How tickets to Taylor Swift helped boost the coffers of the Calgary Folk Festival

The Calgary Folk Festival recently raised more than $75,000 — or roughly four times what they usually generate in raffle draws — when they included a chance at a Taylor Swift concert package in London, England.

The executive director says Swift tickets might not be the typical thing used to attract folk festival fans, but it was one they'd consider again, given the resulting financial success.

"We heard a lot of 'I'm entering this raffle, I'm not necessarily a Taylor Swift fan, but I've got a couple of Swifties in my house,'" said Sara Leishman, executive director of the Calgary Folk Festival Society.

Leishman called it a "quirky" idea that surprised a few folks. But at the same time, she says it drew more people in than they usually did with their tarp draw, a 50/50 draw, or even a trip.

"Folks were really, really excited and snapping up the raffle tickets as best as they could," said Leishman.

Saskie Phillipps,12, was surprised to learn her mom won a Taylor Swift concern package for London, England through a Calgary Folk Festival ticket giveaway.
Saskie Phillipps, 12, was surprised to learn her mom had won a Taylor Swift concert package for London, England, through a Calgary Folk Festival fundraiser. (Karen Phillipps)

The Calgary Folk Fest is not the first to cash in on the popularity of Taylor Swift when trying to raise money.

A quick internet search turns up a sprinkling of non-profits across the country auctioning off the highly sought after tickets.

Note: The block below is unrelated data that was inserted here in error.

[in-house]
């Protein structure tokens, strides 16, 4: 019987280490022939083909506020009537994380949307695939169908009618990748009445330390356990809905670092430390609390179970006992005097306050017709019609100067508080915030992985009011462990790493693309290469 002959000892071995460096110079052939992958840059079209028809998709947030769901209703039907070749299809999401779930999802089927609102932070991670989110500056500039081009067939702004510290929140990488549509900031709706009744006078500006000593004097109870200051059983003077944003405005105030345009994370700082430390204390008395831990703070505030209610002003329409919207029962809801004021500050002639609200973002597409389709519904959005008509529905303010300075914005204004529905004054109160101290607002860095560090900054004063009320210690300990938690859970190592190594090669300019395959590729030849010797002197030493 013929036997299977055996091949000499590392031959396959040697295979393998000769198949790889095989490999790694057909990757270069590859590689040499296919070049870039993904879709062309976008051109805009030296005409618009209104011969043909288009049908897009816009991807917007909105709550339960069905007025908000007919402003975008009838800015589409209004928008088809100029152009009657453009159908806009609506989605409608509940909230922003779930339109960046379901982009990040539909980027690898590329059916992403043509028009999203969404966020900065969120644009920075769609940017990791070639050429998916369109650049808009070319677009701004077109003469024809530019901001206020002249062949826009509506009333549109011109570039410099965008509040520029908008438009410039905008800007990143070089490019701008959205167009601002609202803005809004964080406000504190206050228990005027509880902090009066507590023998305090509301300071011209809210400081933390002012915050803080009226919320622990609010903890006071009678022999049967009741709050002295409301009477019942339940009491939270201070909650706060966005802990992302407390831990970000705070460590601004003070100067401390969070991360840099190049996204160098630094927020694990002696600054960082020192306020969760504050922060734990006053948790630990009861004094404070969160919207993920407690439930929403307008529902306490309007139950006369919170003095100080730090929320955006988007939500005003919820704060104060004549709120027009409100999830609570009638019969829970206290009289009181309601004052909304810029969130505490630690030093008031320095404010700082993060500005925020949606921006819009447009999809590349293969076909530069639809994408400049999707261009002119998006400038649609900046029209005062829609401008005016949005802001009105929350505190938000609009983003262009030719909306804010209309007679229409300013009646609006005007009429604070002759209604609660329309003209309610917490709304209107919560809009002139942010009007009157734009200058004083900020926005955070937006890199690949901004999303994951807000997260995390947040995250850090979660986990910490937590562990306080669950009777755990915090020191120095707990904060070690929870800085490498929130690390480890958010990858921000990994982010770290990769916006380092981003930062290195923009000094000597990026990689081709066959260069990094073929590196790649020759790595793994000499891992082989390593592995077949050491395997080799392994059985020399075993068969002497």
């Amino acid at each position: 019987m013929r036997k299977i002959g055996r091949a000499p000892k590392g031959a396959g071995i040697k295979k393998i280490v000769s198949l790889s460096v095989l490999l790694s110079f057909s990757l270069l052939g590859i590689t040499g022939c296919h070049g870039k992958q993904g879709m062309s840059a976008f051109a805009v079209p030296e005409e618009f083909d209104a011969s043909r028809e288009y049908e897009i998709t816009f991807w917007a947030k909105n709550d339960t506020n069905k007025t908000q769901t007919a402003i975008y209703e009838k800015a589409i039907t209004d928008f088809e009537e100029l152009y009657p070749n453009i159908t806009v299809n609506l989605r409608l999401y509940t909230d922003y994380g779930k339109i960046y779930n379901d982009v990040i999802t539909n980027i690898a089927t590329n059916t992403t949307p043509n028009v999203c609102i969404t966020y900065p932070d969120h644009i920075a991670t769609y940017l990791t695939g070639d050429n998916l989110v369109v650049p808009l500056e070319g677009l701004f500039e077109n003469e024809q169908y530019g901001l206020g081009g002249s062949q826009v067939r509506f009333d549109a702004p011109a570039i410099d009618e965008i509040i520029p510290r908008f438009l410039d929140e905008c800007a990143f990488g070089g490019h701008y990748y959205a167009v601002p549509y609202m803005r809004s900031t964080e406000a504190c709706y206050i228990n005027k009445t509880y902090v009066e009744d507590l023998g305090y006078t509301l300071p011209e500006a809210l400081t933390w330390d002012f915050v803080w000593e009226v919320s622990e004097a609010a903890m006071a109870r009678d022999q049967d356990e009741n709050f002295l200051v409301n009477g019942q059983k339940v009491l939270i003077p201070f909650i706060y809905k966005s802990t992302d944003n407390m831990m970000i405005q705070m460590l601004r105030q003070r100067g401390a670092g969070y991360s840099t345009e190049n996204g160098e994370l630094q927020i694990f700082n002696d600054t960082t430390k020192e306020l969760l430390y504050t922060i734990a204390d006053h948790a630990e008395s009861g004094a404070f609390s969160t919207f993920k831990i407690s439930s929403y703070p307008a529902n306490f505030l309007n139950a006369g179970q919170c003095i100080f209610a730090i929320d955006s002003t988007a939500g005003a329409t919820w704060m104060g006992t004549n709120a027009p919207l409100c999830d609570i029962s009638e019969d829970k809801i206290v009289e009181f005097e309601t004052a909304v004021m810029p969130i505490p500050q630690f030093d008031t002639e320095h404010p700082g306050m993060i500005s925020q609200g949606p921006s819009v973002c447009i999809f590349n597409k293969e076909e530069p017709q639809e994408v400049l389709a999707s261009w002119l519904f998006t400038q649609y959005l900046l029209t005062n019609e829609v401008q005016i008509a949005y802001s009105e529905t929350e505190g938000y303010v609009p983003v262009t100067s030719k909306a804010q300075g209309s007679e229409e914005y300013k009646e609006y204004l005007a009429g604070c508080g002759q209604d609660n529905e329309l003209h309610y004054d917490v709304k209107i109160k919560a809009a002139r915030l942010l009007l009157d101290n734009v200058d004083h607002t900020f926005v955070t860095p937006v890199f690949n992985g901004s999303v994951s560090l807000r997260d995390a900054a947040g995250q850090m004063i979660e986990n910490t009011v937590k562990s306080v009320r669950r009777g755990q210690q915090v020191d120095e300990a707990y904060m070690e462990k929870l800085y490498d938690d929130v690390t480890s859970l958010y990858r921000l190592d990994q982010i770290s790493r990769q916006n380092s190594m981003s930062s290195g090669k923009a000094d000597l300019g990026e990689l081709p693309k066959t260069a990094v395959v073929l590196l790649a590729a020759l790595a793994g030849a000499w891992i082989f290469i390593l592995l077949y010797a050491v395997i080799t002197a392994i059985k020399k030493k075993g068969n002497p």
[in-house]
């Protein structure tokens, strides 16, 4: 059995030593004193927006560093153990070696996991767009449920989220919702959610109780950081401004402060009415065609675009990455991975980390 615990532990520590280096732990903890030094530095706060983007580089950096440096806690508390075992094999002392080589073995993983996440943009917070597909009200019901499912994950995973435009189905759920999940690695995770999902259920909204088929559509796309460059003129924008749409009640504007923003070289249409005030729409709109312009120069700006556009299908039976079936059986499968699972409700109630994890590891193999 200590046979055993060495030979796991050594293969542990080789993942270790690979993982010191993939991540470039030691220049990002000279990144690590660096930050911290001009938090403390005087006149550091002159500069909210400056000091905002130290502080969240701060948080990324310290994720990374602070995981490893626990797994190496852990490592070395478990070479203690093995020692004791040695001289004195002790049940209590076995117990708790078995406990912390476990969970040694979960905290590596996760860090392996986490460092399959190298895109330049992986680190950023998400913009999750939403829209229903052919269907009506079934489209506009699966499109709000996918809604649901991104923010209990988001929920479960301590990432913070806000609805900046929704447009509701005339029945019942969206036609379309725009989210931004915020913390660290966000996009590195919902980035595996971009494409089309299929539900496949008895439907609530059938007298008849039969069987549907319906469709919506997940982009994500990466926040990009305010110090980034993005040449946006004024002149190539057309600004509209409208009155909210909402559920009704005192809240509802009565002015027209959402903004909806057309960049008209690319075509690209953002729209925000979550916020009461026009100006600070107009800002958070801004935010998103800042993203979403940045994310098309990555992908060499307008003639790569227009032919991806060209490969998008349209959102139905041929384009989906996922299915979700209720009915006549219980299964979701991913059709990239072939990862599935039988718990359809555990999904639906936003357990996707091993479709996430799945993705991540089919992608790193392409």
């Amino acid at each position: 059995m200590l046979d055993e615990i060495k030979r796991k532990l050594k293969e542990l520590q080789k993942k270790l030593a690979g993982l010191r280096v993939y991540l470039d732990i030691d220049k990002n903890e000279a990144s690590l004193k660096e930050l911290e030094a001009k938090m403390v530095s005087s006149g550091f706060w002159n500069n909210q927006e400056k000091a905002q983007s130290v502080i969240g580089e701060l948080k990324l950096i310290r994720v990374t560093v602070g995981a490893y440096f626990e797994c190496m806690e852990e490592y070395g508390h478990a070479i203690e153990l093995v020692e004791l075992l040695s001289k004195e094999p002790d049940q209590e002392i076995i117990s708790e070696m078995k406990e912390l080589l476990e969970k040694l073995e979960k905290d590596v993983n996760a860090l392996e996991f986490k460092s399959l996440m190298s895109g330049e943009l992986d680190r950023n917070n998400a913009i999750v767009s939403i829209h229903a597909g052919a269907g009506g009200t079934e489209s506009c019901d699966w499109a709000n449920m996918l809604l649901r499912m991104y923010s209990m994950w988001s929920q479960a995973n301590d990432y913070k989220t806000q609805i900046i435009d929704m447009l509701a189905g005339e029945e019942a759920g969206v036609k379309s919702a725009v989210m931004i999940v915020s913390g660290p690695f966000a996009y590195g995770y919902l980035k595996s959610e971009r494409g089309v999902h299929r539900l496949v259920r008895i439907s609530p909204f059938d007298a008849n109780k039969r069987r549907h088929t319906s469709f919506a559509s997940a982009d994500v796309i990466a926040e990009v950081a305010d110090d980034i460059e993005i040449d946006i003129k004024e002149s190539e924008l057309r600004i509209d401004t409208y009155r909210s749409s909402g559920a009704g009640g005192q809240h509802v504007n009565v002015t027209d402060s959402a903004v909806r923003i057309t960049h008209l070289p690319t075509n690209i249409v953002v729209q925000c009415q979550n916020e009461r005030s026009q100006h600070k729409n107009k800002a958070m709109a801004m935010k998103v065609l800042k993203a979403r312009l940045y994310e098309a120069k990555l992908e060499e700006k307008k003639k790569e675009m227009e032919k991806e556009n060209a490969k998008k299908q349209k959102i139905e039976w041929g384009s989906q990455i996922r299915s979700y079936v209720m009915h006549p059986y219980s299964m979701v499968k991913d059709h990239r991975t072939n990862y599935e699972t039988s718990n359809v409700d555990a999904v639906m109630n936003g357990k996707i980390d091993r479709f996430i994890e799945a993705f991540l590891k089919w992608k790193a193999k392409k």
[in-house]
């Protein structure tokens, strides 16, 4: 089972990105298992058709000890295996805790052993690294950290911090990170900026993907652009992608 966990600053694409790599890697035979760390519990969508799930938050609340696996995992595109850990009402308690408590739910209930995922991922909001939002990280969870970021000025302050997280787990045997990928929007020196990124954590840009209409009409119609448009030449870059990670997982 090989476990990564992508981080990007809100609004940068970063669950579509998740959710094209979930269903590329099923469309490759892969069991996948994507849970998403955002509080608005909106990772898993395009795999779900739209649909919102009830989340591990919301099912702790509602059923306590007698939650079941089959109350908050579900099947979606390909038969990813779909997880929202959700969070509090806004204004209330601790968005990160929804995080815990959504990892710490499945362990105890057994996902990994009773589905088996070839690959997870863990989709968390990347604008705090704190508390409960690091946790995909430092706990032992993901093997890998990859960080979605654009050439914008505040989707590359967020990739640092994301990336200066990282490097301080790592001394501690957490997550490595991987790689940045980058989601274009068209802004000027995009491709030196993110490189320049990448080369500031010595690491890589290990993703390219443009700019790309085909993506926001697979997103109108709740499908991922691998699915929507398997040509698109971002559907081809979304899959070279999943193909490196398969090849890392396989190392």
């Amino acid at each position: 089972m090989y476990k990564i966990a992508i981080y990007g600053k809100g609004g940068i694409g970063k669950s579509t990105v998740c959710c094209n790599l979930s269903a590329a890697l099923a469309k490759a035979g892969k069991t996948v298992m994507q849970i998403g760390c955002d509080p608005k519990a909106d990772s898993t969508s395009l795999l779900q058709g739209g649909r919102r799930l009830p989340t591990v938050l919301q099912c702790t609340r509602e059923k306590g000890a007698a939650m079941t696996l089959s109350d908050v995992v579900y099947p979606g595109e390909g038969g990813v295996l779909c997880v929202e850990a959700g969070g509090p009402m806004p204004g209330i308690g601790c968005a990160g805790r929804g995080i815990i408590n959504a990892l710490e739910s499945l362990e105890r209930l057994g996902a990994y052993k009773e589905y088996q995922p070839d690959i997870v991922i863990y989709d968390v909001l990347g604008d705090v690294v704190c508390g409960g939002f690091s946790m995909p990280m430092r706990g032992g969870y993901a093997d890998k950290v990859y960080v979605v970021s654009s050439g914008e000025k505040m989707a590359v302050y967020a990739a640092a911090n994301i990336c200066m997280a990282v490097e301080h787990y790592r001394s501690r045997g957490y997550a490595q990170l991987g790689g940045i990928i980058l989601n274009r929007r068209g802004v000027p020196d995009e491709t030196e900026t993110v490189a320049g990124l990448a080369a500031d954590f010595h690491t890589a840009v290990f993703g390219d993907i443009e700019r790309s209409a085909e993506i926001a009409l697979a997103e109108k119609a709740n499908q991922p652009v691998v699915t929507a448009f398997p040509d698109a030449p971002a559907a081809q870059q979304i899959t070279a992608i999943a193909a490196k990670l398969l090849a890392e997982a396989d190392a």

And experts say, if charities can find a way to secure Taylor tickets, they may just be the saviour some are looking for to attract dwindling donor dollars.

"I don't think that you can put anyone up there — other than maybe Beyoncé, and I don't even know that that's true — that could generate this sort of economic excitement," said Moshe Lander, an economist with Concordia University.

Trip of a lifetime

The ticket winner, Karen Phillipps, says she's been trying to secure Swift concert tickets for her 12-year-old daughter, Saskia Clemens, for a long time.

That includes entering other raffle draws.

"She's a great role model for young girls … so I'm more than happy to try," said Phillipps.

Then, Phillipps says, she got an email about the Folk Fest's contest because she'd previously attended.

"I saw the opportunity and just with the game of odds, as an Alberta resident and Folk Festival, that it's going to attract mostly Calgary, right? So I bought 50 tickets for $50 and it ended up being a heck of an investment," said Phillipps.

Phillipps says that when she got the call last week, she couldn't believe it.

Neither could her daughter.

"It's pretty surreal," said Phillipps, "(She) immediately had to tell all her friends."

Karen Phillipps says she's excited to take her daughter to see her role model, Taylor Swift, after winning tickets in a Calgary Folk Festival raffle.
Karen Phillipps says she's excited to take her daughter to see her role model, Taylor Swift, after winning tickets in a Calgary Folk Fest raffle. (Mike Symington/CBC)

Template moving forward

The prize package, valued at $16,000, includes two concert tickets at Wembley Stadium in August, and cash for flights, hotel and transportation.

Leishman says they were given the opportunity to purchase the package from their online raffle seller, Tap 50:50.

But footing that upfront cost, says Leishman, was a bit of a risk.

"Things aren't getting any cheaper for us in our niche market, and so because of that, I think it was just a really good opportunity for us to really assess, you know, whether or not we could take this risk if we needed to (and) what does break even look like?" said Leishman.

Leishman says that, fortunately, as a charitable organization, they are extremely stable and can take risks.

And she says it proved to be worthwhile.

Lander says the success of the Folk Fest's ticket giveaway may become a template for others struggling to secure donors.

"There's now a sign that hey, this could work, this could be a way, then, going forward," said Lander.